8.3 - Great
What a treat of an album.
Before jumping into Jubilee, I had absolutely no clue what to expect. It’s an album that struck me with its mystery, as I had never past heard of Japanese Breakfast, but the album cover is absolutely stunning. I also heard of it’s praise and hype from the singles, which had good responses. So yeah, you can say I jumped into Jubilee blind, and what I got was an extremely well done pop album that left me in a state of sweetness and warmth after listening.
For some background, Japanese Breakfast, also known as Michelle Zauner, is an indie rock/experimental pop artist from Oregon, born in South Korea. Mostly everything on Jubilee, other than some co-producing and drums from Craig Hendrix, as well as some instruments from specific players, is all done by her. She is a solo act after all, and let me say, Jubilee made me very impressed. Firstly, the songwriting, which is extremely well done front to back, even if it covers usual topics. Zauner is really talented at tying in themes of heartbreak and love, while being the center of attention which can be seen on the opener Paprika, even having lyrical themes of power dynamics and abuse in wealthy couples on the banger Savage Good Boy. She has a very nice way of using simplicity to her benefit, creating lyrics that are sharp, but never too overbearing.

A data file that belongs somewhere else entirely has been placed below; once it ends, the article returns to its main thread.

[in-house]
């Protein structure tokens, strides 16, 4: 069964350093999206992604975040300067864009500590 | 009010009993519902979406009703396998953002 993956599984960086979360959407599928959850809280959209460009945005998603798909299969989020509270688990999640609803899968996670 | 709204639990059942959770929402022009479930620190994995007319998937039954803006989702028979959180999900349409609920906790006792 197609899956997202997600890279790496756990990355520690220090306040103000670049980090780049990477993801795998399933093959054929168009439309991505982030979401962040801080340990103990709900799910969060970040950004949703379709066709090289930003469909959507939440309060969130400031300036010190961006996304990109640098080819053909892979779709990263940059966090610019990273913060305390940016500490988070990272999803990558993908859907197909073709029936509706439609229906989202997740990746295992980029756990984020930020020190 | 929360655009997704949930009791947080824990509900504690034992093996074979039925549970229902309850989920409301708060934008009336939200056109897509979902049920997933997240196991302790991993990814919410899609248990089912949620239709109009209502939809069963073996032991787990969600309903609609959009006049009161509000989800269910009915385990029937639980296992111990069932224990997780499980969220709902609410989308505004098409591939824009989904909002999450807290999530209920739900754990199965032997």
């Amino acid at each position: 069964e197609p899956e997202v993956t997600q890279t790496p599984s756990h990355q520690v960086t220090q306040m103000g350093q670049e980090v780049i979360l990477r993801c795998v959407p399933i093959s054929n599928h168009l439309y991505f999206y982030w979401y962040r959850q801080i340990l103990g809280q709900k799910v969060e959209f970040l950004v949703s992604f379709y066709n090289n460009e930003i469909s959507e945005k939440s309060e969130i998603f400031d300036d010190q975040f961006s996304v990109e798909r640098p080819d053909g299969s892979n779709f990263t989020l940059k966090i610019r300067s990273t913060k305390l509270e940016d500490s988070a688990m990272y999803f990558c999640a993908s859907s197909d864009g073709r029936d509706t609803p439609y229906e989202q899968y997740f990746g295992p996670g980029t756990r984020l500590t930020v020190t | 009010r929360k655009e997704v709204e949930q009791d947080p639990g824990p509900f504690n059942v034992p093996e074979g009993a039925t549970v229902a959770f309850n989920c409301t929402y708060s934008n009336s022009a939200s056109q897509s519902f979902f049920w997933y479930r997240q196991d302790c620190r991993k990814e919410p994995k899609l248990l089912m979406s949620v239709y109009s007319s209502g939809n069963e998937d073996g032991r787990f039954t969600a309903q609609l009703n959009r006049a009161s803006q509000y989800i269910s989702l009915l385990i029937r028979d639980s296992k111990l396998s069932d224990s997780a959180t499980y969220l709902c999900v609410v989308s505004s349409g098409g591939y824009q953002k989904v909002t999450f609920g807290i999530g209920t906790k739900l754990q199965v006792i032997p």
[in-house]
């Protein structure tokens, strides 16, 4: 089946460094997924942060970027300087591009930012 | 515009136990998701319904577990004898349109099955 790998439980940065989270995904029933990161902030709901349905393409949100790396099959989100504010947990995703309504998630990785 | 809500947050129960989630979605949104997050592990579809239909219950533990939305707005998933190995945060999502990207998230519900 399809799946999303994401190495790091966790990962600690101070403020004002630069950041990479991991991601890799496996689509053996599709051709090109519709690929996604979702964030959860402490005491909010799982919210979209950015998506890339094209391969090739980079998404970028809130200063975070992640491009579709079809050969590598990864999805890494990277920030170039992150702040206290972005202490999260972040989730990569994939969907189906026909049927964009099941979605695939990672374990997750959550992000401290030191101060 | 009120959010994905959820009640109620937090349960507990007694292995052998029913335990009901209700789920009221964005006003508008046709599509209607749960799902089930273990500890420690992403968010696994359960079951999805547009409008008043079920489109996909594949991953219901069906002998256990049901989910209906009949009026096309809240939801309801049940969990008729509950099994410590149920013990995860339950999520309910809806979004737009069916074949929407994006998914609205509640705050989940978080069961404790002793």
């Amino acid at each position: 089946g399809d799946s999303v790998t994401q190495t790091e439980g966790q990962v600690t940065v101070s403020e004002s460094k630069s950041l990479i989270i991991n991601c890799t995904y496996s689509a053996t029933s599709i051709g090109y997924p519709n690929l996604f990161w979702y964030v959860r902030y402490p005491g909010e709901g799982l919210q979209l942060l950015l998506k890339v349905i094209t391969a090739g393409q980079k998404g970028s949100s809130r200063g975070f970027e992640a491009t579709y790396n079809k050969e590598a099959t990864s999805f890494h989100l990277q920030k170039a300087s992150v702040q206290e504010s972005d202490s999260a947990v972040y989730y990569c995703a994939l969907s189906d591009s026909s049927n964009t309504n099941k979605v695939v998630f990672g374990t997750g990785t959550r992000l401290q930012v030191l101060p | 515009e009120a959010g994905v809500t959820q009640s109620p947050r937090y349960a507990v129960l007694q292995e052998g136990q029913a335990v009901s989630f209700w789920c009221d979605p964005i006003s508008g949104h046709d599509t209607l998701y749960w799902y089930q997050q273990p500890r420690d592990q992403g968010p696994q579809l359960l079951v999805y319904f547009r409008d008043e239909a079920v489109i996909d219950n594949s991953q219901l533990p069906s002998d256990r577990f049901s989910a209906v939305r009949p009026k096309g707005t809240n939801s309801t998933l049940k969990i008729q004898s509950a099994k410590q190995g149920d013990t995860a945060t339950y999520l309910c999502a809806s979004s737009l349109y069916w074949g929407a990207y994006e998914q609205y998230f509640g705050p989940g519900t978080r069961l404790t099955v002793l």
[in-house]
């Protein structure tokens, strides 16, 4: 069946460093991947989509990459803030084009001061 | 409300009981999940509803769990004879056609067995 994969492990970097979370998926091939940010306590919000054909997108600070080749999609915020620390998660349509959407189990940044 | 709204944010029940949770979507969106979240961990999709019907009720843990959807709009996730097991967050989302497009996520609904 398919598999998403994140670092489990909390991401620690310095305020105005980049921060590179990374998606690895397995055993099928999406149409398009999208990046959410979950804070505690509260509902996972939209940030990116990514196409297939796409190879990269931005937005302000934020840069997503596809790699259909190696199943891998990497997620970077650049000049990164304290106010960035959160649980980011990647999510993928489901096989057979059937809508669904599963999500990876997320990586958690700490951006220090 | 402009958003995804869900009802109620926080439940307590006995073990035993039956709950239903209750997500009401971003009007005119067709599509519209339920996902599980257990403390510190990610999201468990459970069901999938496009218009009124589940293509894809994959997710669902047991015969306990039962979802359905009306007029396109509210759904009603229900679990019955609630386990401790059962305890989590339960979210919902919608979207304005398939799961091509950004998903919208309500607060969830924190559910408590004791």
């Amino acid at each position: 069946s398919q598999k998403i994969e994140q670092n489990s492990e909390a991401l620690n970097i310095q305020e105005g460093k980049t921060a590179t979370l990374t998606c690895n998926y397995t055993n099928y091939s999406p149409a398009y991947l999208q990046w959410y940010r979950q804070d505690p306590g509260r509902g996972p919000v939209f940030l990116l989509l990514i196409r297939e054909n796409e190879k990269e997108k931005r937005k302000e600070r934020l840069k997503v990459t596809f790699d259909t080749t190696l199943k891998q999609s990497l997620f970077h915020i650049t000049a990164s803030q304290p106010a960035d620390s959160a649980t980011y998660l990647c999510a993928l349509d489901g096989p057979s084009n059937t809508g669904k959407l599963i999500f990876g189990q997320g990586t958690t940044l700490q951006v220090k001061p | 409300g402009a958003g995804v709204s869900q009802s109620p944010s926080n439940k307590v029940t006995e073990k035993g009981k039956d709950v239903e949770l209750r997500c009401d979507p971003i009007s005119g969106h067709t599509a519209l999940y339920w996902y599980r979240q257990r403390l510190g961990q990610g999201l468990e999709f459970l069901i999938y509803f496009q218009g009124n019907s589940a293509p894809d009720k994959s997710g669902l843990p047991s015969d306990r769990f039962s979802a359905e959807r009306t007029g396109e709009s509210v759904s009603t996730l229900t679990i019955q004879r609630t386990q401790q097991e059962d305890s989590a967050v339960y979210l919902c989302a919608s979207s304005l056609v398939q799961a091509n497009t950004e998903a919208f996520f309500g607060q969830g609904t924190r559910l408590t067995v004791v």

In terms of vocals, man is Zauner a talent. She has a soft yet charming signature, that is quite recognizable, and works well hand in hand with her lyrical theming. She just gives great, wholesome performances throughout the runtime, which can be seen in the heartfelt hook of the bop that is Be Sweet, or her layered, bittersweet vocals on Kokomo, IN. Speaking on quality, running at 35 minutes, Zauner definitely has a sense of what works and what does not, which can also be seen in the pretty gorgeous production throughout the listen. I’d like to mention tracks like Kokomo, IN and Tactics, with their lush strings and simplicity that doesn’t feel too simple. Or with tracks like the closer, Posing For Cars, the longest track on the listen, which has an absolutely mesmerizing guitar solo towards the second half that is just *chef’s kiss.* The mixing is also very good, with everything being extremely clear, and it is quite consistent, even if I do prefer some tracks over others. Overall, I’m very impressed with Jubilee, and with how accessible it is, I can easily recommend it to anyone looking for a great time.
Best tracks: Paprika, Be Sweet, Kokomo,IN, Slide Tactics, Posing in Bondage, Savage Good Boy, Tactics, Posing For Cars
Least fav: n/a